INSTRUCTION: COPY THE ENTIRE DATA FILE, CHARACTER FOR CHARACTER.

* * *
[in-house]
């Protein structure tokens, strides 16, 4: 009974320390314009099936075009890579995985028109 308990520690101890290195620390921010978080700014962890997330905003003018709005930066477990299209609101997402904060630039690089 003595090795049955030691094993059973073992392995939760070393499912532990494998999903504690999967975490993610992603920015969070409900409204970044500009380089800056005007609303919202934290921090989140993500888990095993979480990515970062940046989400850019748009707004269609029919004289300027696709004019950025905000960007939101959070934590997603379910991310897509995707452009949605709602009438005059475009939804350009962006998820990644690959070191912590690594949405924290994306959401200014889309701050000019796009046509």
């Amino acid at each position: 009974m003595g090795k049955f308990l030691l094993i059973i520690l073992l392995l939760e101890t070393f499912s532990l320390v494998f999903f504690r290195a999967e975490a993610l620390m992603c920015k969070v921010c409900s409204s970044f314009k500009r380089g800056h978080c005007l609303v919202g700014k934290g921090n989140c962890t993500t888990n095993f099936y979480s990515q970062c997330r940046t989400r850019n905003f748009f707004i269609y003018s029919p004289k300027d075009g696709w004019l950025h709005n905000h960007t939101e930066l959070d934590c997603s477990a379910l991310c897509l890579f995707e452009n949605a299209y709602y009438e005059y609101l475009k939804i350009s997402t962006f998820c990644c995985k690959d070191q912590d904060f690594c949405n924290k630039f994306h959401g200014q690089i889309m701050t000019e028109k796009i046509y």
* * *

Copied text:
[in-house]
């Protein structure tokens, strides 16, 4: 009974320390314009099936075009890579995985028109 308990520690101890290195620390921010978080700014962890997330905003003018709005930066477990299209609101997402904060630039690089 003595090795049955030691094993059973073992392995939760070393499912532990494998999903504690999967975490993610992603920015969070409900409204970044500009380089800056005007609303919202934290921090989140993500888990095993979480990515970062940046989400850019748009707004269609029919004289300027696709004019950025905000960007939101959070934590997603379910991310897509995707452009949605709602009438005059475009939804350009962006998820990644690959070191912590690594949405924290994306959401200014889309701050000019796009046509």
């Amino acid at each position: 009974m003595g090795k049955f308990l030691l094993i059973i520690l073992l392995l939760e101890t070393f499912s532990l320390v494998f999903f504690r290195a999967e975490a993610l620390m992603c920015k969070v921010c409900s409204s970044f314009k500009r380089g800056h978080c005007l609303v919202g700014k934290g921090n989140c962890t993500t888990n095993f099936y979480s990515q970062c997330r940046t989400r850019n905003f748009f707004i269609y003018s029919p004289k300027d075009g696709w004019l950025h709005n905000h960007t939101e930066l959070d934590c997603s477990a379910l991310c897509l890579f995707e452009n949605a299209y709602y009438e005059y609101l475009k939804i350009s997402t962006f998820c990644c995985k690959d070191q912590d904060f690594c949405n924290k630039f994306h959401g200014q690089i889309m701050t000019e028109k796009i046509y």